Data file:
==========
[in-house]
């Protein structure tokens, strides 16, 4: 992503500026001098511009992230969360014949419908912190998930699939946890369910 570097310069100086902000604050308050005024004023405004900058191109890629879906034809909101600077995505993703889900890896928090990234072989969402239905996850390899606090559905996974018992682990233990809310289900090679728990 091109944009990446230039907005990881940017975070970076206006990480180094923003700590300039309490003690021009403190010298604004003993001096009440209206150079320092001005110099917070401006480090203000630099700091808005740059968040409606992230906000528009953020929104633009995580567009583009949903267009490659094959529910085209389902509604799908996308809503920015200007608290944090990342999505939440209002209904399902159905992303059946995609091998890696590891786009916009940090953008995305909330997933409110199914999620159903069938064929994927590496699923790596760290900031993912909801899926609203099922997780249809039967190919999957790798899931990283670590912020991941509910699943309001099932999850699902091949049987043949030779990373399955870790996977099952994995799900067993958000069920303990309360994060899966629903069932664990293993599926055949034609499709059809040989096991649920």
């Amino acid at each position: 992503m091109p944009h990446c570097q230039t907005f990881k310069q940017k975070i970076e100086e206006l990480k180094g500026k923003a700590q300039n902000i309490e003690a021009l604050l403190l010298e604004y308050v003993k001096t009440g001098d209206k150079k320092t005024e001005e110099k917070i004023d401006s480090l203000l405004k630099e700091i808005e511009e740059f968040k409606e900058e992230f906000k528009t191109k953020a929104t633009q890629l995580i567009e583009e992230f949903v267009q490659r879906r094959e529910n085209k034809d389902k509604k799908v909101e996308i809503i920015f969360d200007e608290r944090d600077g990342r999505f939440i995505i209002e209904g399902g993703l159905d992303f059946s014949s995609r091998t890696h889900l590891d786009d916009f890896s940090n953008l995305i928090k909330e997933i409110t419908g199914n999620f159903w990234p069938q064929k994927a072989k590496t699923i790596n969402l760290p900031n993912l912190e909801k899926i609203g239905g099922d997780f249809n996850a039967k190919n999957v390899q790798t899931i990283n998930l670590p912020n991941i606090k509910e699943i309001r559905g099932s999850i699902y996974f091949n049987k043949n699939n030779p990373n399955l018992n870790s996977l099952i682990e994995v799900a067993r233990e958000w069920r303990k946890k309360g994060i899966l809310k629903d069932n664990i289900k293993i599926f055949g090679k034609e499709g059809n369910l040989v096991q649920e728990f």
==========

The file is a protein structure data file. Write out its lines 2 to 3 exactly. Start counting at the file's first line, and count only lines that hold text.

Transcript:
């Protein structure tokens, strides 16, 4: 992503500026001098511009992230969360014949419908912190998930699939946890369910 570097310069100086902000604050308050005024004023405004900058191109890629879906034809909101600077995505993703889900890896928090990234072989969402239905996850390899606090559905996974018992682990233990809310289900090679728990 091109944009990446230039907005990881940017975070970076206006990480180094923003700590300039309490003690021009403190010298604004003993001096009440209206150079320092001005110099917070401006480090203000630099700091808005740059968040409606992230906000528009953020929104633009995580567009583009949903267009490659094959529910085209389902509604799908996308809503920015200007608290944090990342999505939440209002209904399902159905992303059946995609091998890696590891786009916009940090953008995305909330997933409110199914999620159903069938064929994927590496699923790596760290900031993912909801899926609203099922997780249809039967190919999957790798899931990283670590912020991941509910699943309001099932999850699902091949049987043949030779990373399955870790996977099952994995799900067993958000069920303990309360994060899966629903069932664990293993599926055949034609499709059809040989096991649920």
């Amino acid at each position: 992503m091109p944009h990446c570097q230039t907005f990881k310069q940017k975070i970076e100086e206006l990480k180094g500026k923003a700590q300039n902000i309490e003690a021009l604050l403190l010298e604004y308050v003993k001096t009440g001098d209206k150079k320092t005024e001005e110099k917070i004023d401006s480090l203000l405004k630099e700091i808005e511009e740059f968040k409606e900058e992230f906000k528009t191109k953020a929104t633009q890629l995580i567009e583009e992230f949903v267009q490659r879906r094959e529910n085209k034809d389902k509604k799908v909101e996308i809503i920015f969360d200007e608290r944090d600077g990342r999505f939440i995505i209002e209904g399902g993703l159905d992303f059946s014949s995609r091998t890696h889900l590891d786009d916009f890896s940090n953008l995305i928090k909330e997933i409110t419908g199914n999620f159903w990234p069938q064929k994927a072989k590496t699923i790596n969402l760290p900031n993912l912190e909801k899926i609203g239905g099922d997780f249809n996850a039967k190919n999957v390899q790798t899931i990283n998930l670590p912020n991941i606090k509910e699943i309001r559905g099932s999850i699902y996974f091949n049987k043949n699939n030779p990373n399955l018992n870790s996977l099952i682990e994995v799900a067993r233990e958000w069920r303990k946890k309360g994060i899966l809310k629903d069932n664990i289900k293993i599926f055949g090679k034609e499709g059809n369910l040989v096991q649920e728990f």